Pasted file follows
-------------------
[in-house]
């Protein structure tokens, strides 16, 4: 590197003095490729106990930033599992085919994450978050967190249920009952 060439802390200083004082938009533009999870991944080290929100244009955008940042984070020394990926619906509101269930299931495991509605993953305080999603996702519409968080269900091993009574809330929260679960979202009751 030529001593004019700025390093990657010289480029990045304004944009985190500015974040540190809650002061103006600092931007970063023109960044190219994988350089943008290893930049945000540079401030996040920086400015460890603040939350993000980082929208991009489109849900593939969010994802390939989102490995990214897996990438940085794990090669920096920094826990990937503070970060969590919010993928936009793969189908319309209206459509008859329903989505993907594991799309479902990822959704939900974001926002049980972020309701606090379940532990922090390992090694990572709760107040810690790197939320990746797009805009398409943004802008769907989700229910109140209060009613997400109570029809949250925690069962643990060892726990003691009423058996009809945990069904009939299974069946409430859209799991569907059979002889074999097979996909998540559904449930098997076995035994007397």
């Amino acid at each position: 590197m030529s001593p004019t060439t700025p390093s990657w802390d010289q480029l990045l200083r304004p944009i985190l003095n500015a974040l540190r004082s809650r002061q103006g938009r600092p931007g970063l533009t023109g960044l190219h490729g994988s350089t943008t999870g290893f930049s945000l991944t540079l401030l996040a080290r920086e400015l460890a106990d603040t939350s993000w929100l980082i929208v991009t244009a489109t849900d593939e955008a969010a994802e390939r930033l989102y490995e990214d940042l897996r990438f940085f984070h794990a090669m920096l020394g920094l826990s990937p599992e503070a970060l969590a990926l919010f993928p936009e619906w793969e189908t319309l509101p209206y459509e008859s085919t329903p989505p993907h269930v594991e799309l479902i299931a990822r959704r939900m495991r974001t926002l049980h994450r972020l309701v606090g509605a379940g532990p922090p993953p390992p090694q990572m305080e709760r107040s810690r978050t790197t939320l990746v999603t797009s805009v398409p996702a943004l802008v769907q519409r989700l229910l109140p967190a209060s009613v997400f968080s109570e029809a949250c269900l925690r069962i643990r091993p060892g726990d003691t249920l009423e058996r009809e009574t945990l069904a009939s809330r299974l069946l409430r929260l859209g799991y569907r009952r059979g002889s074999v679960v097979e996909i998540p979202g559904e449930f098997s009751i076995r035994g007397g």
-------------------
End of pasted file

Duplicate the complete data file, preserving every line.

[in-house]
């Protein structure tokens, strides 16, 4: 590197003095490729106990930033599992085919994450978050967190249920009952 060439802390200083004082938009533009999870991944080290929100244009955008940042984070020394990926619906509101269930299931495991509605993953305080999603996702519409968080269900091993009574809330929260679960979202009751 030529001593004019700025390093990657010289480029990045304004944009985190500015974040540190809650002061103006600092931007970063023109960044190219994988350089943008290893930049945000540079401030996040920086400015460890603040939350993000980082929208991009489109849900593939969010994802390939989102490995990214897996990438940085794990090669920096920094826990990937503070970060969590919010993928936009793969189908319309209206459509008859329903989505993907594991799309479902990822959704939900974001926002049980972020309701606090379940532990922090390992090694990572709760107040810690790197939320990746797009805009398409943004802008769907989700229910109140209060009613997400109570029809949250925690069962643990060892726990003691009423058996009809945990069904009939299974069946409430859209799991569907059979002889074999097979996909998540559904449930098997076995035994007397």
């Amino acid at each position: 590197m030529s001593p004019t060439t700025p390093s990657w802390d010289q480029l990045l200083r304004p944009i985190l003095n500015a974040l540190r004082s809650r002061q103006g938009r600092p931007g970063l533009t023109g960044l190219h490729g994988s350089t943008t999870g290893f930049s945000l991944t540079l401030l996040a080290r920086e400015l460890a106990d603040t939350s993000w929100l980082i929208v991009t244009a489109t849900d593939e955008a969010a994802e390939r930033l989102y490995e990214d940042l897996r990438f940085f984070h794990a090669m920096l020394g920094l826990s990937p599992e503070a970060l969590a990926l919010f993928p936009e619906w793969e189908t319309l509101p209206y459509e008859s085919t329903p989505p993907h269930v594991e799309l479902i299931a990822r959704r939900m495991r974001t926002l049980h994450r972020l309701v606090g509605a379940g532990p922090p993953p390992p090694q990572m305080e709760r107040s810690r978050t790197t939320l990746v999603t797009s805009v398409p996702a943004l802008v769907q519409r989700l229910l109140p967190a209060s009613v997400f968080s109570e029809a949250c269900l925690r069962i643990r091993p060892g726990d003691t249920l009423e058996r009809e009574t945990l069904a009939s809330r299974l069946l409430r929260l859209g799991y569907r009952r059979g002889s074999v679960v097979e996909i998540p979202g559904e449930f098997s009751i076995r035994g007397g």